Food processing. Even during a recession, a growing U.S. population still needs to eat. The cost of doing so, however, is increasing. As discussed above, production of corn-based ethanol is growing strongly. This surge in demand has raised the price of corn and many products along the supply chain (including beef, poultry, and dairy products). It also has put pressure on the price of other grains that can be substituted for corn and their respective supply chains. In 2007, the price of food increased by 3.9 percent—the strongest gain since 1990. Between higher food and gasoline prices, less disposable income is available for higher value-added food products (such as convenience or gourmet foods) and meals eaten outside the home. Sales of organic food also may be affected by the downturn in consumer spending. Overall, food and beverage production is expected to increase by 2.5 percent in 2008 and 3.2 percent in 2009.

Refining. According to the EIA, U.S. refineries ran at 88.5 percent of capacity during 2007. Despite some evidence that high gasoline prices may be altering consumer behavior, demand for motor gasoline is expected to grow by 0.5 percent in 2008 and 0.3 percent in 2009, according to the EIA. The refinery capacity, however, is expected to contract by 11,000 barrels per day during 2008. As a result, the EIA projects that capacity utilization rates will tighten to 89.1 percent in 2008 and 89.3 percent in 2009.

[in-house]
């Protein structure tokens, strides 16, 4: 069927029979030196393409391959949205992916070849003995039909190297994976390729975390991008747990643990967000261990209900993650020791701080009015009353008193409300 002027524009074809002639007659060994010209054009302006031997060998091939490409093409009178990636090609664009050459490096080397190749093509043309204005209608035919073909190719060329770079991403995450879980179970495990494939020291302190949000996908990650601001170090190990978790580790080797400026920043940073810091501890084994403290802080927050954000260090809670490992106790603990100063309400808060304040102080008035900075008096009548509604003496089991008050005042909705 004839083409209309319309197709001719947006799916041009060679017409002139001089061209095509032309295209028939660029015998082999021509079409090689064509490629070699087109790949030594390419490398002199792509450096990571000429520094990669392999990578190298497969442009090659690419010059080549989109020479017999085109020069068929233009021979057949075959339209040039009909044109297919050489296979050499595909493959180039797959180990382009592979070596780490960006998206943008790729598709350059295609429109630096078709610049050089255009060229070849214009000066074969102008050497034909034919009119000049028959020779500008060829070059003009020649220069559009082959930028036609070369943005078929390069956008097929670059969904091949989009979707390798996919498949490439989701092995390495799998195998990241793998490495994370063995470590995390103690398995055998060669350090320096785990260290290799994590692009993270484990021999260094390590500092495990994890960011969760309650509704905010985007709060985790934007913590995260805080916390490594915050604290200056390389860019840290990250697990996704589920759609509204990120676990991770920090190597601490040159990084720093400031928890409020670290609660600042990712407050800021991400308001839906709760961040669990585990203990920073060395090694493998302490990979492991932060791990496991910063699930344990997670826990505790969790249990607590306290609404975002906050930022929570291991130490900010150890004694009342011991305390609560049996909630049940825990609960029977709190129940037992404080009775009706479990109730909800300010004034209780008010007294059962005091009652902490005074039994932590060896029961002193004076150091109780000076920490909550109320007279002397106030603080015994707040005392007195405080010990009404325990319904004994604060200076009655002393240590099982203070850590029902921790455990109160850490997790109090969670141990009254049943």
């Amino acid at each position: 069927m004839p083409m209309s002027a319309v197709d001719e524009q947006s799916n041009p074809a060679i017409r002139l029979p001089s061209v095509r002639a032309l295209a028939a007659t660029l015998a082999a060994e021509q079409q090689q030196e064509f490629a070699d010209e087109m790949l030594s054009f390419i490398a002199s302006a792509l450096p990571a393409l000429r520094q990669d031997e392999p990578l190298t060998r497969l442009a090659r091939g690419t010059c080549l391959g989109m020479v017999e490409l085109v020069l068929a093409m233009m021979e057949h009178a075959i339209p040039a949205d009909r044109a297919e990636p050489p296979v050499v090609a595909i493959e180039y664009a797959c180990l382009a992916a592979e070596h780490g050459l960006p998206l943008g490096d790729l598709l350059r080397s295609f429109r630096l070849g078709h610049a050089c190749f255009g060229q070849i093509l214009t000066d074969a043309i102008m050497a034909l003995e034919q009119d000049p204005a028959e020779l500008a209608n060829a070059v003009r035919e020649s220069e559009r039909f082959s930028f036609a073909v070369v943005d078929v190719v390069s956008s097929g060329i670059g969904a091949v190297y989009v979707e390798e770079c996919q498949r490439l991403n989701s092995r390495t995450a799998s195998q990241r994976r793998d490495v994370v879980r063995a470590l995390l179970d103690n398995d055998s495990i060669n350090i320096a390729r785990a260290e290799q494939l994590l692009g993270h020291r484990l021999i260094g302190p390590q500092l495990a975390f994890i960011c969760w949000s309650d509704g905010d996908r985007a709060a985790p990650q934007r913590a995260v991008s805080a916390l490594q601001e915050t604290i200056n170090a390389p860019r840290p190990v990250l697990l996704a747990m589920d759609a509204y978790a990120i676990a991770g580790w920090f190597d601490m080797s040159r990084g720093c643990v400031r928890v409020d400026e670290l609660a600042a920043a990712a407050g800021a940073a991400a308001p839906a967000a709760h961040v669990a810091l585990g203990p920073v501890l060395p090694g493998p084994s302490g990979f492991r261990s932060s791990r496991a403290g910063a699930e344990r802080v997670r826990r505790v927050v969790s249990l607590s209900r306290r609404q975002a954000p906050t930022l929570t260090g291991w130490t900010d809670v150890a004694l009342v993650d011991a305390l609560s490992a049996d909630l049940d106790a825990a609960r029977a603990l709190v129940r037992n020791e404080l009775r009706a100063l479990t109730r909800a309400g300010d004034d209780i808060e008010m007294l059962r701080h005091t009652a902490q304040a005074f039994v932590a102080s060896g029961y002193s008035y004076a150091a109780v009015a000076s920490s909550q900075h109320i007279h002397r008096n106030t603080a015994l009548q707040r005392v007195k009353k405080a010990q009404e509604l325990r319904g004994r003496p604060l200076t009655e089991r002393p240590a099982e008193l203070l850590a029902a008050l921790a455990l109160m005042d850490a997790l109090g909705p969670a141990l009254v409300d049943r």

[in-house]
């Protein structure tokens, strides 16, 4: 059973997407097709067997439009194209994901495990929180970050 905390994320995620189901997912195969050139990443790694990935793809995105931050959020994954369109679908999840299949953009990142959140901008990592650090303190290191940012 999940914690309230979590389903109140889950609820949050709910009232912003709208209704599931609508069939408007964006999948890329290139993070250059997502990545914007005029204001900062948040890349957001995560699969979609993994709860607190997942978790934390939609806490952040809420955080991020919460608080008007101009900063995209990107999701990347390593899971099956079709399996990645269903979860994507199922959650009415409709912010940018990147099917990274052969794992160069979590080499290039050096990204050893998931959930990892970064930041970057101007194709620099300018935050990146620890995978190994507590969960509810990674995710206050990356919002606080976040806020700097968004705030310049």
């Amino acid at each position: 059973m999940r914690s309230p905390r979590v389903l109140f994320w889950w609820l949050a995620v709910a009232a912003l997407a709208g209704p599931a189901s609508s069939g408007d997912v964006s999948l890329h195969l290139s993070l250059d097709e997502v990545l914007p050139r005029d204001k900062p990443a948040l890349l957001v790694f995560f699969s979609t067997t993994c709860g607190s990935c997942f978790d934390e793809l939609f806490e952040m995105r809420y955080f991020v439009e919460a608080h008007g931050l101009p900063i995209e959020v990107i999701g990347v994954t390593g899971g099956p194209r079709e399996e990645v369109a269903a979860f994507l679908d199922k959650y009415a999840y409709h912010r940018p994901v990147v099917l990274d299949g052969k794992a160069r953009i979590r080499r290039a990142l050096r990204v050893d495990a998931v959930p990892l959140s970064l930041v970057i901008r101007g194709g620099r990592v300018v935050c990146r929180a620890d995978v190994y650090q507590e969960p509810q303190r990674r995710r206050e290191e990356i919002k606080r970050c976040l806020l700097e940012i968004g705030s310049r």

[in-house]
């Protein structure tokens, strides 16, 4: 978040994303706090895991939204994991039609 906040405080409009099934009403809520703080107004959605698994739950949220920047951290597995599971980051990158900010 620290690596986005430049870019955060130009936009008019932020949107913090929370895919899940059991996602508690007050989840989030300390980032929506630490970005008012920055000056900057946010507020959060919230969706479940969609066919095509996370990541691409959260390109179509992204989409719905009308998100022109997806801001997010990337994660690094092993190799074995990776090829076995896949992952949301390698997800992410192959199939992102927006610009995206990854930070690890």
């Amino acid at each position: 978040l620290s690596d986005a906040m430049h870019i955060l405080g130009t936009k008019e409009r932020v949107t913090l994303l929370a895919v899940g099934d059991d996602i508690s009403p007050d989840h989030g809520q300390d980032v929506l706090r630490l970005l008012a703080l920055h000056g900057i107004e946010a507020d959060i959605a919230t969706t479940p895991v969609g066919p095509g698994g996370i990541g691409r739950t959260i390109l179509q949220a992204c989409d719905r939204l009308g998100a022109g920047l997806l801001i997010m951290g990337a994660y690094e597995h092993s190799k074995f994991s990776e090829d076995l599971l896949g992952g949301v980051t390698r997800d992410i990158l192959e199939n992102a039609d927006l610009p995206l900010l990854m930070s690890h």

Pulp and paper. The $170.4-billion U.S. pulp and paper industry continues to be plagued by overcapacity, loss of customer markets overseas, penetration of Internet-based media, and evolution of electronic recordkeeping. As the U.S. economy falters, business spending on advertising in traditional print media will subside, and demand for paper in packaging will ease as businesses and consumers hold back spending. As a result, pulp and paper production will fall by 1.5 percent in 2008. As the economy recovers in 2009, pulp and paper production will be flat.